I am not an exciting person. But perhaps exciting things happen to me. Or around me. Which is great, because I can write about them.
As part of its first year orientation program, Pomona College organizes these trips – more often than not, camping trips – divides the freshmen into various groups of their choice (but sometimes not) and sends them off for 4 days. It’s called Orientation Adventure (OA).
I happened to be part of the River OA this year, along with more or less 30 other people. Our 5 total leaders were also (older) students; no faculty involved. The plan was to camp at the banks of the Kern River. We’d spend one of the days rafting, another day paddle-boarding and doing community service, and another day rock-climbing. (In actuality, we climbed a wall, not a rock.)
Let me tell you something, okay? We left like 4 days after I arrived in America, and I was freaking jetlagged for the first few days, waking up between 3am and 4am. Just when I was adjusting to the schedule and beginning to wake up at 7, I was told that the bus for my OA was supposed to leave at 4am…so I better wake up at 3am to make the bus. Go figure. The trip was 3 hours long, though, so it made sense.
Rafting was super fun, though. And in the middle of it, we jumped off a very tall rock and it was terrifying and exhilarating at the same time.
Note: When I first arrived in California, a family friend who came to pick my mum and I up from the airport told us, on the drive back to her house, that forest fires were a regular occurrence, that they could get pretty bad, and that one had broken out recently. I didn’t see any way how this could have directly affected me, but this world is full of the most amazing surprises.
Our OA leaders told us that the people at Pomona’s Outdoor Education Centre (with whom they were in contact), had told them that the forest fire was spreading away from us. Never mind the fact that it was still spreading. But I, in my fantastic hopeful pessimism, after a fun day of rafting and jumping off a very high rock, was repeating, by the end of the day to my new friends, Brittany, Karla and Devin, the sentence: “I hope we get evacuated!” Of course, at the time, it didn’t seem likely, given that we still believed (the lie) that the fire was going in the opposite direction from us.
Before I continue with the fire saga, there is one thing I believe to be more than worthy of mention. If you say these two words to anyone who went on River OA, the chances are they might break into either a smile or a laugh: “Peach Cobbler.”
Some people, like me, did not know what this food was, beyond its name, and had never tasted it. I am quite sad (not really) to say that we did not have the best first experience of what I am sure must be a delicacy, when prepared the way it’s meant to be prepared, with adequate resources. We did not have adequate resources. What we did have was a small Dutch oven, an inadequate number of fire coals, and a handbook with very shady instructions. Long story short, something that was supposed to take 40 minutes to make took 2 hours. And it came out spectacularly, such that the “peach cobbler” in truth had very few peaches (we thought we had only 4 cans of peaches and used what we had. Well after we’d emptied its contents into the tiny oven, some resourceful person happened to find more peach cans – but by then, it was too late), some parts large clumps of butter, and other parts large clumps of flour. Shout-out to master chef and OA leader, Adam! J That day was not your day, but I’d love to try making peach cobbler with you in an actual kitchen.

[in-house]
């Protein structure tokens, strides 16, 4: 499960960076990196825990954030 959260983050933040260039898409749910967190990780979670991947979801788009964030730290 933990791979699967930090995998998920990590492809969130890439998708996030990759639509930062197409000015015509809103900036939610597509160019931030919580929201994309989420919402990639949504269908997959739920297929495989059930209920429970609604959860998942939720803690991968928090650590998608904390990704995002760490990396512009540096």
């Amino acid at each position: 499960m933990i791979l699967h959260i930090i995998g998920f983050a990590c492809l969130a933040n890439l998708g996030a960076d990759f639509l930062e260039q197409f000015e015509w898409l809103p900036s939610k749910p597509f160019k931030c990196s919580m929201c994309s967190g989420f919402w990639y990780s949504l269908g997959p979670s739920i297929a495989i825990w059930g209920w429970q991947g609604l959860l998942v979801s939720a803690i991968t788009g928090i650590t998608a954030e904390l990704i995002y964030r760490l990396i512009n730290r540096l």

Back to the fire chronicles. The next day, after I’d gone through a morning of rock-climbing (read: wall climbing) and taken a trip to the river-beach, I decided to take a nap. I can’t remember how long I was asleep for, but I woke up and there was smoke everywhere. The sky was turning gray at like 3pm, and the sun had itself hidden behind clouds of smoke. It was absolutely fascinating. About an hour later, we saw a beautiful blazing sunset just on the horizon beyond the mountains. But it was 4pm. And then we saw the sun…somewhere else. That “sunset” was a freaking fire that was so clearly not moving away from us.
Eventually, we had to make dinner. Out in the open, of course, because it’s a camping trip, and we had nowhere else to be. There noor, ash started falling from the skies, into our hair, clothes and food. Did we still eat it? Heck yes.
So by this time, our OA leaders had realized that there was a problem that needed to be solved; they called Pomona and then they sent a bus for us. As we were packing up our tents and bags, a few of us suddenly noticed deer running in the opposite direction of the mountains. I made a comment about how, whenever you see wildlife fleeing, it’s probably wise to flee too. Someone told me I probably shouldn’t have pointed that out, out loud. LOL
So yeah, we were evacuated. The only OA group that was evacuated. And we ended up reaching Pomona at 1:30am. To compensate for having a half-trip, we had a pool day, movie night, and an entire day of riding roller coasters at Knotts Berry Farm nearby.
Needless to say, my OA was the best (and most adventurous) OA.